Take the 2-minute tour ×
Stack Overflow is a question and answer site for professional and enthusiast programmers. It's 100% free, no registration required.

Al my html files reside here :

/home/thinkcode/myfiles/html/

I want to move the newest 10 files to /home/thinkcode/Test

I have this so far. Please correct me. I am looking for a one-liner!

ls -lt *.htm | head -10 | awk '{print "cp "$1" "..\Test\$1}' | sh
share|improve this question
2  
You could use xargs and avoid awk+sh (feels ugly) or probably use find ... -exec and run just one command. –  KurzedMetal May 15 '12 at 15:55
    
I could do the find but was just wondering how to do the same using awk! –  ThinkCode May 15 '12 at 15:56
2  
Please see BashFAQ/003 and BashFAQ/099. –  Dennis Williamson May 15 '12 at 16:40
add comment

3 Answers

up vote 5 down vote accepted
ls -lt *.htm | head -10 | awk '{print "cp " $9 " ../Test/"$9}' | sh
share|improve this answer
3  
ls is notoriously bad about listing file names that have special characters in them. Also, parsing the output of ls -l is fraught with danger. Better to write a small perl script which will stat all of the files and sort the results by date. If you must use ls, at least leave off the -l argument... ls -t *.html | head -10 would work just as well. –  Barton Chittenden May 15 '12 at 16:26
add comment
ls -lt *.html | head -10 | awk '{print $NF}' | xargs -i cp {} DestDir

In the above example DestDir is the destination directory for the copy.

Add -t after xargs to see the commands as they execute. I.e., xargs -i -t cp {} DestDir.

For more information check out the xargs command.

EDIT: As pointed out by @DennisWilliamson (and also checking the current man page) re the -i option This option is deprecated; use -I instead..

Also, both solutions presented depend on the filenames in questions don't contain any blanks or tabs.

share|improve this answer
    
how to copy the files over to the ../test directory? –  ThinkCode May 15 '12 at 15:57
    
ls -lt *.htm | head -10 | awk '{print $NF}' | xargs cp * ../Test/ ? Doesn't work. How to collect the file-names from the pipe and feed to the copy command? –  ThinkCode May 15 '12 at 16:01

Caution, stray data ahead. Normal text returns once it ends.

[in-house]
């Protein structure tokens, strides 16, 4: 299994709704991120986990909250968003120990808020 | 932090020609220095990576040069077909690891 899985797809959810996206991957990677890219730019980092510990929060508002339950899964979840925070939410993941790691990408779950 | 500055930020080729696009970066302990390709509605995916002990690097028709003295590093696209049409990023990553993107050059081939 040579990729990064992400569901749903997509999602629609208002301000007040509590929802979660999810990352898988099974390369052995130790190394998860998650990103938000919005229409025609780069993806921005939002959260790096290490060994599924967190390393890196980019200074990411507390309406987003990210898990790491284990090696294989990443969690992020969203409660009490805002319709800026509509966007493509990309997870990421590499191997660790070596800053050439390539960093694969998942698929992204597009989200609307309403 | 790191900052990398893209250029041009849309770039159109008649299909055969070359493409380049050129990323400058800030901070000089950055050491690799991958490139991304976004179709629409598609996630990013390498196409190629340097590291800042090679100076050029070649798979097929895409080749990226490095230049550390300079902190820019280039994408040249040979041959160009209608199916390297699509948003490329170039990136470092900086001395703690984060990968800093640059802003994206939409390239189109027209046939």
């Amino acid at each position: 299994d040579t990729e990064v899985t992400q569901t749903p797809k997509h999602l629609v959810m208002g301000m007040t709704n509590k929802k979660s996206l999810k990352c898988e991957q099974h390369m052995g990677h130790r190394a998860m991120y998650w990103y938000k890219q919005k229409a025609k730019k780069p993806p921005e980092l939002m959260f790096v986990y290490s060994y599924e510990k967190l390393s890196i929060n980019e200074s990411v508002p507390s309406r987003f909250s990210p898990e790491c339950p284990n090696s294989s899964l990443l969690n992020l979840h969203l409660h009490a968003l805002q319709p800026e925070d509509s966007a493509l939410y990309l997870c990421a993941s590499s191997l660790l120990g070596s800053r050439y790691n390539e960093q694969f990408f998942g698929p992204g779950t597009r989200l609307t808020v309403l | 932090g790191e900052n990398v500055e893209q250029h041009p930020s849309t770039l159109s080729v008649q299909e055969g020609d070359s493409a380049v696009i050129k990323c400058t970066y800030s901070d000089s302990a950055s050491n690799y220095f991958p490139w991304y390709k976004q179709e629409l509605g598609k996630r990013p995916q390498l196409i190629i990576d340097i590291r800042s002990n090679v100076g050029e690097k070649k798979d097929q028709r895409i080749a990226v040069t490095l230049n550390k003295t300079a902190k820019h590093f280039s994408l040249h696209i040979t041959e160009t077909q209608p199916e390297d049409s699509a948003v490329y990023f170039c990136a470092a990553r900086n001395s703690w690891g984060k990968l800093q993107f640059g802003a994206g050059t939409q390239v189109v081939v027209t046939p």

it's {}, not * –  J-16 SDiZ May 15 '12 at 16:27
    
Updated my answer to address your questions –  Levon May 15 '12 at 16:27
1  
print $NF and print $9 both fail if filenames include spaces or tabs. xargs -i is deprecated - use xargs -I {} instead. –  Dennis Williamson May 15 '12 at 16:36
show 2 more comments

Here is a version which doesn't use ls. It should be less vulnerable to strange characters in file names:

find . -maxdepth 1 -type f -name "*.html" -print0 |\
xargs -0 stat --printf "%Y %n\n" |\
sort -n |\
tail -10 |\
sed 's/[0-9]\+[[:space:]]//' |\
tr '\n' '\0' | xargs -0 -I{} cp {} ../Test/{}

I used find for a couple of reasons:

1) if there are too many files in a directory, bash will balk at the wildcard expansion*.

2) Using the -print0 argument to find gets around the problem of bash expanding whitespace in a filename in to multiple tokens.

* Actually, bash shares a memory buffer for its wildcard expansion and its environment variables, so it's not strictly a function of the number of file names, but rather the total length of the file names and environment variables. Too many environment variables => no wildcard expansion.

share|improve this answer
1  
+1 for not using ls. Can be a bit simpler: stat -c "%Y\t%n" *.html | sort -n | tail -10 | cut -d " " -f 2- | xargs cp -t ../Test –  glenn jackman May 15 '12 at 16:54
add comment

Your Answer

 
discard

By posting your answer, you agree to the privacy policy and terms of service.

Not the answer you're looking for? Browse other questions tagged or ask your own question.